The first of the more complicated common formats is the Switching-Arc Plot–defined by having the arc switch heavily based on events.  The simplest variance of this is the Man Behind the Man scenario, or for those not fluent in tropespeak, setting up one character as the primary villain before eventually revealing that there is yet another higher villain controlling that villain’s actions.  This is frequently done as a means by which to extend games, so it is advisable to be careful when attempting to write with this plot structure.  Furthermore, for this to have a worthwhile effect, it has to be executed roughly around the normal arc’s height.  A large number of games decide to pull this more as a means by which to have a more graphically impressive final battle, however.  For examples of this, look no farther than Final Fantasy 4.  Looking right at you, Zemus.

SwitchingArcOkay DamnitZemus

On the left: the flow of a more well-pulled-off change-up flow.  On the right…oh damnit Zemus, what the hell are you doing here?

The last major formula that will be given a look-over is the Compound-Arc Plot.  This is another tricky form of plot that requires a notable use of introductions and foreshadowing.  What typically goes on here is that sometime in the middle of the initial plot, there will be the hints of a second plot arc coming to rise, often with a part that previews the focus of that.  As the first arc starts to come to a conclusion, the second arc overtakes it and continues the action of the plot.  This is unlike the switching-arc plot insofar that the first arc is not suddenly invalidated by this, as much as gets overtaken in its resolution.  This is frequently done with starter villain arcs, such as in Tales of Graces F–halfway through the second to last dungeon in the first major arc, hints at the second arc start showing up more and more–albeit as a result of events in the first arc.  Of the arcs here, this takes the most pre-planning to work into the story without it feeling like two separate plots, so care is needed once more.  Of course, this also happens to be the plot format I’m using.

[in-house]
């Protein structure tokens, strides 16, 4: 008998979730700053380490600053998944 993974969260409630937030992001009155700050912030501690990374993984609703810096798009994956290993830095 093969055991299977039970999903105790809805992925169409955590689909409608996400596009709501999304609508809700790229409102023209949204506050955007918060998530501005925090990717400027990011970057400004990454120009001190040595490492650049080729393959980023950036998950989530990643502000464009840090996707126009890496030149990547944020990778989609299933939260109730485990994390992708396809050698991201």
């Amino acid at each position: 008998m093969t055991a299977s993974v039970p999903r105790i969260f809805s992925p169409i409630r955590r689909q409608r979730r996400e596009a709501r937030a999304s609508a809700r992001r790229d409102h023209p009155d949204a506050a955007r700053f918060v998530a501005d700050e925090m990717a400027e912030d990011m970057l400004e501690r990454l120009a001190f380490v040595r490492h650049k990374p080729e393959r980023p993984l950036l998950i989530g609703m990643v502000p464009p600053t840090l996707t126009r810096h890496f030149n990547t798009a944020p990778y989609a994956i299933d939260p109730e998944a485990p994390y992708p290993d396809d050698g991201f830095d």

CompoundArc

They’re totally not seeing the second one coming (okay, they are.  Foreshadowing and the feeling the game is way too short otherwise.)

With the basic plot formats out of the way, it would be nice to take a look at what matter of plot structure is largely needed for a JRPG.  The most important factor of plot is that it has to tie in any towns, dungeons, and possible overworld segments to the world.  As such, when developing a plot skeleton, you are going to need to place room for several kinds of genre features as follows:

  • Dungeons: Every RPG’s going to have at least one area that can be qualified as a “dungeon” of some sort.  By dungeon, I mean a defined area in the game that typically has a desired endpoint to access, more difficult enemies than anything in the surrounding overworld, an inability to save, and must be completed to progress through the game.  These areas do not have to be literal dungeons, of course, but the point is that you will need a few of these for your game assuming it is not a Strategy RPG, and it would be best to account for them in your writing along the way.
  • Bosses: Any story with fighting will need its climactic battles.  And being a video game, your bosses are going to need to be an entertaining fight.  While gameplay supporting plot is helpful, in this case it would be better to work around the other way, have plot support gameplay.  A sidenote at this point, is that while it may be realistic for some bossfights to take little longer than normal fights (particularly against human enemies), but for the sake of a more interesting battle, it’s encouraged to segregate plot from the gameplay for the sake of a more entertaining conflict.
  • Towns: Towns, cities, castles, and the like are the typical safe points in RPGs.  They’re usually the checkpoints along the plot, where you can stop, restore your characters, take a break from the game (assuming this is a game without fixed randoms, limited randoms, or a save-anywhere feature).  However, towns are a bit of a tricky matter to handle, since it is perfectly within reason to have one or two out-of-the-way towns that have no plot relevance whatsoever.  Typically these are going to be either a base for an optional dungeon, or a place at which the player can obtain things they normally would not be able to at the first point they can access it.  The ones that aren’t irrelevant, however, are good places to set up plot direction and chances to interact with NPCs outside of plot cutscenes.